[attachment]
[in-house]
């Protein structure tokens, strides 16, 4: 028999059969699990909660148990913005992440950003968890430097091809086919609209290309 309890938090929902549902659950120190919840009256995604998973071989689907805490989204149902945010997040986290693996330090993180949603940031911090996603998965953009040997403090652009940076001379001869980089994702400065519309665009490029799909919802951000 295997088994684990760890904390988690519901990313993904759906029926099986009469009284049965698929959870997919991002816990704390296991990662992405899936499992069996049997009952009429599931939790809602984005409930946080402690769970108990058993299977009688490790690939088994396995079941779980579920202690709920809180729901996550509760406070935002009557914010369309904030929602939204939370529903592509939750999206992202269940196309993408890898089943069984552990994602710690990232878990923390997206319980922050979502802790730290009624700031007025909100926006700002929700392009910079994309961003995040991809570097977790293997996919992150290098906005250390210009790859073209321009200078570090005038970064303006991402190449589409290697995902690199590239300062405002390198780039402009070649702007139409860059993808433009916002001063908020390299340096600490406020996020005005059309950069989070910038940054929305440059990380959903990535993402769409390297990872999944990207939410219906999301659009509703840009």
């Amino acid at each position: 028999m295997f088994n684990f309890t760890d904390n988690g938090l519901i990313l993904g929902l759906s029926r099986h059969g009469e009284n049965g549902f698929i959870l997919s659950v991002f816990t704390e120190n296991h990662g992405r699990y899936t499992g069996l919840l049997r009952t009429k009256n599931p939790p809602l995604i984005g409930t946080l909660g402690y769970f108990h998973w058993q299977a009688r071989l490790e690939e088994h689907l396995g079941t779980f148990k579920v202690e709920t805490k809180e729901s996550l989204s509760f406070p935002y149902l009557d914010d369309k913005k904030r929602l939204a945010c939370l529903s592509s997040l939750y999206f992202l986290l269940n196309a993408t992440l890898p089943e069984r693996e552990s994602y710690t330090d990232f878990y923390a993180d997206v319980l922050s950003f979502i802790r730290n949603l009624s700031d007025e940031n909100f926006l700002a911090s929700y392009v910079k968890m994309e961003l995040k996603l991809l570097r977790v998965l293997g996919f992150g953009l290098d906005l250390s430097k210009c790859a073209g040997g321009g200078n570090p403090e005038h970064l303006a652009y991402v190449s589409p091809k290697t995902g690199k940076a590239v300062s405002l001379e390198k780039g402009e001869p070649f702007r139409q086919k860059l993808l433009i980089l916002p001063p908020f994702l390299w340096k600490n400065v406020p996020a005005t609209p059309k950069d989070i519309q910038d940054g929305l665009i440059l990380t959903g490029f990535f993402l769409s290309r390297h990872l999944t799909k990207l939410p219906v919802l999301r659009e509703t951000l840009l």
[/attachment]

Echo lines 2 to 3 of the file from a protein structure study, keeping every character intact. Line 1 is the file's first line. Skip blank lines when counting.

């Protein structure tokens, strides 16, 4: 028999059969699990909660148990913005992440950003968890430097091809086919609209290309 309890938090929902549902659950120190919840009256995604998973071989689907805490989204149902945010997040986290693996330090993180949603940031911090996603998965953009040997403090652009940076001379001869980089994702400065519309665009490029799909919802951000 295997088994684990760890904390988690519901990313993904759906029926099986009469009284049965698929959870997919991002816990704390296991990662992405899936499992069996049997009952009429599931939790809602984005409930946080402690769970108990058993299977009688490790690939088994396995079941779980579920202690709920809180729901996550509760406070935002009557914010369309904030929602939204939370529903592509939750999206992202269940196309993408890898089943069984552990994602710690990232878990923390997206319980922050979502802790730290009624700031007025909100926006700002929700392009910079994309961003995040991809570097977790293997996919992150290098906005250390210009790859073209321009200078570090005038970064303006991402190449589409290697995902690199590239300062405002390198780039402009070649702007139409860059993808433009916002001063908020390299340096600490406020996020005005059309950069989070910038940054929305440059990380959903990535993402769409390297990872999944990207939410219906999301659009509703840009």
């Amino acid at each position: 028999m295997f088994n684990f309890t760890d904390n988690g938090l519901i990313l993904g929902l759906s029926r099986h059969g009469e009284n049965g549902f698929i959870l997919s659950v991002f816990t704390e120190n296991h990662g992405r699990y899936t499992g069996l919840l049997r009952t009429k009256n599931p939790p809602l995604i984005g409930t946080l909660g402690y769970f108990h998973w058993q299977a009688r071989l490790e690939e088994h689907l396995g079941t779980f148990k579920v202690e709920t805490k809180e729901s996550l989204s509760f406070p935002y149902l009557d914010d369309k913005k904030r929602l939204a945010c939370l529903s592509s997040l939750y999206f992202l986290l269940n196309a993408t992440l890898p089943e069984r693996e552990s994602y710690t330090d990232f878990y923390a993180d997206v319980l922050s950003f979502i802790r730290n949603l009624s700031d007025e940031n909100f926006l700002a911090s929700y392009v910079k968890m994309e961003l995040k996603l991809l570097r977790v998965l293997g996919f992150g953009l290098d906005l250390s430097k210009c790859a073209g040997g321009g200078n570090p403090e005038h970064l303006a652009y991402v190449s589409p091809k290697t995902g690199k940076a590239v300062s405002l001379e390198k780039g402009e001869p070649f702007r139409q086919k860059l993808l433009i980089l916002p001063p908020f994702l390299w340096k600490n400065v406020p996020a005005t609209p059309k950069d989070i519309q910038d940054g929305l665009i440059l990380t959903g490029f990535f993402l769409s290309r390297h990872l999944t799909k990207l939410p219906v919802l999301r659009e509703t951000l840009l």